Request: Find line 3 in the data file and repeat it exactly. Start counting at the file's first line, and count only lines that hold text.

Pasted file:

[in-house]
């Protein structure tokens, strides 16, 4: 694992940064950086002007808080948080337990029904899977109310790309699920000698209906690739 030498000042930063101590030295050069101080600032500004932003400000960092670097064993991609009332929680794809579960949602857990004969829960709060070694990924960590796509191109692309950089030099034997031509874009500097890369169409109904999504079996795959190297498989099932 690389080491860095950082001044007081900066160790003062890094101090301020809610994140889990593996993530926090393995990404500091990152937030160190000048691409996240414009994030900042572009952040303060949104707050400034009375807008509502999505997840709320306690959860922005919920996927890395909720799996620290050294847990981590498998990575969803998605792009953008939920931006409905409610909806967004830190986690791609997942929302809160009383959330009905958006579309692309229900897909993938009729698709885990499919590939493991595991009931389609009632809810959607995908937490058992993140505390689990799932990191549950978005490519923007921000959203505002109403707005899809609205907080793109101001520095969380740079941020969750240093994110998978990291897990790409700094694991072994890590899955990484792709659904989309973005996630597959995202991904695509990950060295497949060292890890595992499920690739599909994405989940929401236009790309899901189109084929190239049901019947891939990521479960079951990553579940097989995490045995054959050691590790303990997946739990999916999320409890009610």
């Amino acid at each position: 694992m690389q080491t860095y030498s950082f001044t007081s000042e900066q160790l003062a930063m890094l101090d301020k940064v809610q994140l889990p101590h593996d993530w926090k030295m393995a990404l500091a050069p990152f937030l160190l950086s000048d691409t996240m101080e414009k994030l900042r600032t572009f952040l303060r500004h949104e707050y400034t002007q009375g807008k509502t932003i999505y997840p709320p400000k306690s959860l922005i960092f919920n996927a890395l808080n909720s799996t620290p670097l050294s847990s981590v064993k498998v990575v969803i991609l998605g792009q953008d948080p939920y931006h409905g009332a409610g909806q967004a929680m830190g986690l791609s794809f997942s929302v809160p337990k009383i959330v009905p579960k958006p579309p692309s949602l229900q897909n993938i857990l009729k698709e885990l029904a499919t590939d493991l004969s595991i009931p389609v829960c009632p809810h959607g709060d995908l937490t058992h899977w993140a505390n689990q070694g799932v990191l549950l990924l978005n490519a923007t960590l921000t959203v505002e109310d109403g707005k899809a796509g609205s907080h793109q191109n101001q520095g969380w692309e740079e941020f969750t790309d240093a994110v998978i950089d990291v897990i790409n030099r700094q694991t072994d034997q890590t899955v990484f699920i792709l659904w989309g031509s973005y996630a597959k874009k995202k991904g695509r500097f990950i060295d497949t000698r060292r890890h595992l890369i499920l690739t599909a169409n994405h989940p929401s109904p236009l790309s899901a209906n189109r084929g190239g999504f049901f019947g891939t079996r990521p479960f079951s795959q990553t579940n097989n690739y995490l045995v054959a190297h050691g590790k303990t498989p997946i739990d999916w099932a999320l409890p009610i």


């Amino acid at each position: 694992m690389q080491t860095y030498s950082f001044t007081s000042e900066q160790l003062a930063m890094l101090d301020k940064v809610q994140l889990p101590h593996d993530w926090k030295m393995a990404l500091a050069p990152f937030l160190l950086s000048d691409t996240m101080e414009k994030l900042r600032t572009f952040l303060r500004h949104e707050y400034t002007q009375g807008k509502t932003i999505y997840p709320p400000k306690s959860l922005i960092f919920n996927a890395l808080n909720s799996t620290p670097l050294s847990s981590v064993k498998v990575v969803i991609l998605g792009q953008d948080p939920y931006h409905g009332a409610g909806q967004a929680m830190g986690l791609s794809f997942s929302v809160p337990k009383i959330v009905p579960k958006p579309p692309s949602l229900q897909n993938i857990l009729k698709e885990l029904a499919t590939d493991l004969s595991i009931p389609v829960c009632p809810h959607g709060d995908l937490t058992h899977w993140a505390n689990q070694g799932v990191l549950l990924l978005n490519a923007t960590l921000t959203v505002e109310d109403g707005k899809a796509g609205s907080h793109q191109n101001q520095g969380w692309e740079e941020f969750t790309d240093a994110v998978i950089d990291v897990i790409n030099r700094q694991t072994d034997q890590t899955v990484f699920i792709l659904w989309g031509s973005y996630a597959k874009k995202k991904g695509r500097f990950i060295d497949t000698r060292r890890h595992l890369i499920l690739t599909a169409n994405h989940p929401s109904p236009l790309s899901a209906n189109r084929g190239g999504f049901f019947g891939t079996r990521p479960f079951s795959q990553t579940n097989n690739y995490l045995v054959a190297h050691g590790k303990t498989p997946i739990d999916w099932a999320l409890p009610i």